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A Practical Approach to Monitoring Recovery: Development of a Perceived Recovery Status Scale

Laurent, C Matthew1; Green, J Matt2; Bishop, Phillip A3; Sjökvist, Jesper4; Schumacker, Randall E5; Richardson, Mark T3; Curtner-Smith, Matt3

The Journal of Strength & Conditioning Research: March 2011 - Volume 25 - Issue 3 - p 620-628
doi: 10.1519/JSC.0b013e3181c69ec6
Original Research

Laurent, CM, Green, JM, Bishop, PA, Sjökvist, J, Schumacker, RE, Richardson, MT, and Curtner-Smith, M. A practical approach to monitoring recovery: development of a perceived recovery status scale. J Strength Cond Res 25(3): 620-628, 2011-The aim of this study was to develop and test the practical utility of a perceived recovery status (PRS) scale. Sixteen volunteers (8 men, 8 women) performed 4 bouts of high-intensity intermittent sprint exercise. After completion of the baseline trial, in a repeated-measures design, subjects were given variable counterbalanced recovery periods of 24, 48, and 72 hours whereupon they repeated an identical intermittent exercise protocol. After a warm-up period, but before beginning each subsequent bout of intermittent sprinting, each individual provided their perceived level of recovery with a newly developed PRS scale. Similar to perceived exertion during exercise, PRS was based on subjective feelings. The utility of the PRS scale was assessed by measuring the level of agreement of an individual's perceived recovery relative to their performance during the exercise bout. Perceived recovery status and change (both positive and negative) in sprint performance during multiple bouts of repeated sprint exercise were moderately negative correlated (r = −0.63). Additionally, subjects were able to accurately assess level of recovery using the PRS scale indicated by correspondence with negative and positive changes in total sprint time relative to their previous session. The ability to detect changes in performance using a noninvasive psychobiological tool to identify differences in performance was independent of other psychological and physiological markers measured during testing, because there were no differences (p > 0.05) among ratings of perceived exertion (RPE), heart rate, blood lactate concentration, or session RPE values among any of the performance trials. Although further study is needed, current results indicate a subjective approach may be an effective means for assessing recovery from day to day, at least under similar conditions.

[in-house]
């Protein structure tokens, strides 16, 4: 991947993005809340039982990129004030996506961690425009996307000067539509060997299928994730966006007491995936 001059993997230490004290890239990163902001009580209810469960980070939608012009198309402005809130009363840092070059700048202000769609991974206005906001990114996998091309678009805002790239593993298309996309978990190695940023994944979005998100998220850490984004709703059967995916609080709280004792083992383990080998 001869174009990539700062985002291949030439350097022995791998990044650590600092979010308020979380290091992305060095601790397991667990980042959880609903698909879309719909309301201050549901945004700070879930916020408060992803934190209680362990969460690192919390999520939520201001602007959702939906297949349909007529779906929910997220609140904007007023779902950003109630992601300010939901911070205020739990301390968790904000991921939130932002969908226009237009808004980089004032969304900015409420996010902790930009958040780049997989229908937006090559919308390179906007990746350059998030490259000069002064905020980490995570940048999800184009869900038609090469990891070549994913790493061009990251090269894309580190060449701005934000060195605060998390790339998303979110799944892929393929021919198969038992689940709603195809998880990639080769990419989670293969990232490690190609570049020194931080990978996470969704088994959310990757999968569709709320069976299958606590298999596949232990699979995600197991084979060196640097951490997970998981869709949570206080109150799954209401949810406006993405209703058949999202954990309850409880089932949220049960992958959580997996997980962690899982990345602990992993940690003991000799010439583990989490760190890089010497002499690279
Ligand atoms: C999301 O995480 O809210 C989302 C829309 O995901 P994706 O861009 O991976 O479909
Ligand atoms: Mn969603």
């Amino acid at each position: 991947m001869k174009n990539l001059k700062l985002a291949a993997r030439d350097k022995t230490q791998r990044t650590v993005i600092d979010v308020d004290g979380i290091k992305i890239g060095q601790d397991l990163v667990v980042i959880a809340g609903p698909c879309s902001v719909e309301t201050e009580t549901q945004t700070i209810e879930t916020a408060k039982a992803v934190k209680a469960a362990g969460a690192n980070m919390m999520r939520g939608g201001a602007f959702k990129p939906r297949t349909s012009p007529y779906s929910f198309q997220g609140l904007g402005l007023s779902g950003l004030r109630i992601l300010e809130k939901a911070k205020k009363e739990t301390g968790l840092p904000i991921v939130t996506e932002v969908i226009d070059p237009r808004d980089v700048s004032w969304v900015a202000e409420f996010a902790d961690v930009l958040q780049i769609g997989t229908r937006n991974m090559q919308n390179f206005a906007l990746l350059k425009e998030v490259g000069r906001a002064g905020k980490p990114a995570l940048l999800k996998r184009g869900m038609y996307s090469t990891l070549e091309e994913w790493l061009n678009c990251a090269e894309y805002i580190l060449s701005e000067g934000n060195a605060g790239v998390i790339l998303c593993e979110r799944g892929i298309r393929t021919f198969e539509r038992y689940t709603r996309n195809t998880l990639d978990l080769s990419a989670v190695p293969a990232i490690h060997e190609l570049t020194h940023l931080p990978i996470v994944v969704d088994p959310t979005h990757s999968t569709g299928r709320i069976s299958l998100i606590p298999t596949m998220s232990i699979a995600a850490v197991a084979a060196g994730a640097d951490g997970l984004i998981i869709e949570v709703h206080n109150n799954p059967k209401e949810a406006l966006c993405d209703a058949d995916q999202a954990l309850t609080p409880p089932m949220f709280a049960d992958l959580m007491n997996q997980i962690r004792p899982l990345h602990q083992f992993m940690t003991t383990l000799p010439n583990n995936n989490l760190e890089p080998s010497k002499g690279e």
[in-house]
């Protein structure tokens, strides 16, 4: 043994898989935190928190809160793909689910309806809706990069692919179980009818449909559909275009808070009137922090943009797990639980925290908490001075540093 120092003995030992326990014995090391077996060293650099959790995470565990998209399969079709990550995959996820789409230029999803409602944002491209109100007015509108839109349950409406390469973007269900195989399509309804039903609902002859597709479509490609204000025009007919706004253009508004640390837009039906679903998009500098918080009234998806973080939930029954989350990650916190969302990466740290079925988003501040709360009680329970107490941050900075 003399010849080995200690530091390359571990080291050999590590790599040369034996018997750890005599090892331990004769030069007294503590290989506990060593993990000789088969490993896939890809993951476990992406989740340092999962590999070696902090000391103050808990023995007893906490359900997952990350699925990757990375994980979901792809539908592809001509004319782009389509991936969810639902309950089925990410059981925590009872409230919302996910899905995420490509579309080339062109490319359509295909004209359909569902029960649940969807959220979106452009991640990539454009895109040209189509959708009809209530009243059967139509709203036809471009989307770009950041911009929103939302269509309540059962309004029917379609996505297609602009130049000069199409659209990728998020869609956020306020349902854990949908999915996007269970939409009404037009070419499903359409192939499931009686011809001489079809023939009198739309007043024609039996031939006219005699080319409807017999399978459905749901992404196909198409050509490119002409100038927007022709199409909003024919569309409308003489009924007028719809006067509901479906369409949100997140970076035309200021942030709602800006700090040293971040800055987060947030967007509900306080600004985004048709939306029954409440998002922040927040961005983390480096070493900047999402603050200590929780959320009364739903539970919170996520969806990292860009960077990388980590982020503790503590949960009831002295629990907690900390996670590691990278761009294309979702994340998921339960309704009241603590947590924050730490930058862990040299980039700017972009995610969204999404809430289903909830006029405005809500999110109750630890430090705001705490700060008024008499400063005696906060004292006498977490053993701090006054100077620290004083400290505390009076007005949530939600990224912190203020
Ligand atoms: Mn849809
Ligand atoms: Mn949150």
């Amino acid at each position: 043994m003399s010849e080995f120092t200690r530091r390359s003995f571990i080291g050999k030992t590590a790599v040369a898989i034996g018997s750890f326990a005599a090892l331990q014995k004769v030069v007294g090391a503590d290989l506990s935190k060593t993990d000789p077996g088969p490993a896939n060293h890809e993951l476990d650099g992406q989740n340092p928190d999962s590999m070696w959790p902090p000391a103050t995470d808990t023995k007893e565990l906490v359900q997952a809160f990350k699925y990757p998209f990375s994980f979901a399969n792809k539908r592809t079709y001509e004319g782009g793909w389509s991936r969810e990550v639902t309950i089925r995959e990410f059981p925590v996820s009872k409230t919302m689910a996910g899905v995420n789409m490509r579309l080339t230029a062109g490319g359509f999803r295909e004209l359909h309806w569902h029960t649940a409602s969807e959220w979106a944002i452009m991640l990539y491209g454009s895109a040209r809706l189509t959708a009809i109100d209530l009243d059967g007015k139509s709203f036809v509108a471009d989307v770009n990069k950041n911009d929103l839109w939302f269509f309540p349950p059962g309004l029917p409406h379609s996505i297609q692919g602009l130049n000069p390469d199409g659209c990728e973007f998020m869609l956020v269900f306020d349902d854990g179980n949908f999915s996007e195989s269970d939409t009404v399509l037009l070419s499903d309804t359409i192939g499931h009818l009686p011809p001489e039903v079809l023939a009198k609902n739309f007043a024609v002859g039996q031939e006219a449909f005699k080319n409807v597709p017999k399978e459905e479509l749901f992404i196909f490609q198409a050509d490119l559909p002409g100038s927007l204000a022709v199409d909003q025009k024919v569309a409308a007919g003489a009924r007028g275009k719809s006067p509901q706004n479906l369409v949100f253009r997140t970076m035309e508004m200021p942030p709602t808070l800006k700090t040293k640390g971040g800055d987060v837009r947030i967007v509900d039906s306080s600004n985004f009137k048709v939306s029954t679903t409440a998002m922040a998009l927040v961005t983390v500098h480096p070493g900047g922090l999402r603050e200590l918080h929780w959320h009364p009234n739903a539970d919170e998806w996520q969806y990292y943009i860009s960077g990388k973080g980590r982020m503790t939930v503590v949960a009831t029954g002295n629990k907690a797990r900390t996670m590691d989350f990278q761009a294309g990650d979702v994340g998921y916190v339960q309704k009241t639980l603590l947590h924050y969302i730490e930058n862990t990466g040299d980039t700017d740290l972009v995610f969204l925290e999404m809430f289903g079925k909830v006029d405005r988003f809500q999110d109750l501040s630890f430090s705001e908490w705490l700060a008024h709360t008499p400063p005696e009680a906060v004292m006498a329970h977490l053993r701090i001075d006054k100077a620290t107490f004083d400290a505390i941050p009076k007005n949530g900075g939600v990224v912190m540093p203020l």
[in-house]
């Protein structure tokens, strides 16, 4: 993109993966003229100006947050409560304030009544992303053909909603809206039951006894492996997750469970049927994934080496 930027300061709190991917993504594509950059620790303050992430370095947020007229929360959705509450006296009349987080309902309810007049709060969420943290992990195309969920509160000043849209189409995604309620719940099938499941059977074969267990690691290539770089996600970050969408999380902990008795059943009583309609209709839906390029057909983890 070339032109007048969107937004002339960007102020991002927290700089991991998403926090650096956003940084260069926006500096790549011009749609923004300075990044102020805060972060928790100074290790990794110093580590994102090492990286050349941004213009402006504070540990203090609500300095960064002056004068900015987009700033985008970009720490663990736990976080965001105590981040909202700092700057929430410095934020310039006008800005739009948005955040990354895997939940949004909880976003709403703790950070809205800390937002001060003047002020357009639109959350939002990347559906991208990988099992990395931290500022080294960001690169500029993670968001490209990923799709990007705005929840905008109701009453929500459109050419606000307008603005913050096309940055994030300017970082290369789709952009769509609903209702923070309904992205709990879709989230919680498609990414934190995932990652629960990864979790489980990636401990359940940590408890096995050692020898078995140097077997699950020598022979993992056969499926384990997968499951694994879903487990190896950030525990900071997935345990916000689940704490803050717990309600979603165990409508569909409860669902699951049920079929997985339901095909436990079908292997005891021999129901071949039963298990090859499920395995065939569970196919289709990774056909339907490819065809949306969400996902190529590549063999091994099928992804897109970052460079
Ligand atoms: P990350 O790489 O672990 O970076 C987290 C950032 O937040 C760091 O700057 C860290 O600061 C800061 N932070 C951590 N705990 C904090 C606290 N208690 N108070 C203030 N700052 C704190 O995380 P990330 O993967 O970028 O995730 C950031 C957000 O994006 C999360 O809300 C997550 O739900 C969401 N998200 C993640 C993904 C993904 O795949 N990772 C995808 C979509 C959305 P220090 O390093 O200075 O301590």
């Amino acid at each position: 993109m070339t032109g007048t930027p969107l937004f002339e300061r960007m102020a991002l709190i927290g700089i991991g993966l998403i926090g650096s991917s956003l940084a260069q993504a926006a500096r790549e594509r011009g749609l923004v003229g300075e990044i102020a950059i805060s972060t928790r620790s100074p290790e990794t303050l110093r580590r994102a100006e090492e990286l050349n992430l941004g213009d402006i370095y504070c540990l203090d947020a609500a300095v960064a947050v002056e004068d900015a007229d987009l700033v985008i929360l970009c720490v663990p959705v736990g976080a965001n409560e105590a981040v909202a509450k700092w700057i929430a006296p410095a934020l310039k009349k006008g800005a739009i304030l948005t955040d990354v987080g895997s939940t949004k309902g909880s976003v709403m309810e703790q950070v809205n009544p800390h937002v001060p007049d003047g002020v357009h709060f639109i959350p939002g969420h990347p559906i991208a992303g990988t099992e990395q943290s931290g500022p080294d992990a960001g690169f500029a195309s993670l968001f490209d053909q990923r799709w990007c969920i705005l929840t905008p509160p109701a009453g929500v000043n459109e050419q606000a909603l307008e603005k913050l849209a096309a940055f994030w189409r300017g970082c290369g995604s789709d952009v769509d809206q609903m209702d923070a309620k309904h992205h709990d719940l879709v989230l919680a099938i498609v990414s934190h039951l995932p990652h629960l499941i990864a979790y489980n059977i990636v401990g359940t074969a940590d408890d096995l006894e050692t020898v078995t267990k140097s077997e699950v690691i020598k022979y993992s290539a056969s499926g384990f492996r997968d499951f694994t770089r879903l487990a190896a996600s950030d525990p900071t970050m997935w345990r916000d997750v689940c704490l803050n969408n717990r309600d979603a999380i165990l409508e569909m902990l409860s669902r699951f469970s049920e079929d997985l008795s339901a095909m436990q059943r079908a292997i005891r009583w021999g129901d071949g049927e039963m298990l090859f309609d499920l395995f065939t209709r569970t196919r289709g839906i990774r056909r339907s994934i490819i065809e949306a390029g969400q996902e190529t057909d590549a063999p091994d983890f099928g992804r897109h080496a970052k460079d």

1Department of Kinesiology, St. Ambrose University, Davenport, Iowa; 2Department of Health, Physical Education, and Recreation, University of North Alabama, Florence, Alabama; 3Department of Kinesiology, University of Alabama, Tuscaloosa, Alabama; 4Winter Research Sports Center, Mid Sweden University, Östersund, Sweden; and 5Department of Educational Research, University of Alabama, Tuscaloosa, Alabama

Address correspondence to Matt Laurent,

© 2011 National Strength and Conditioning Association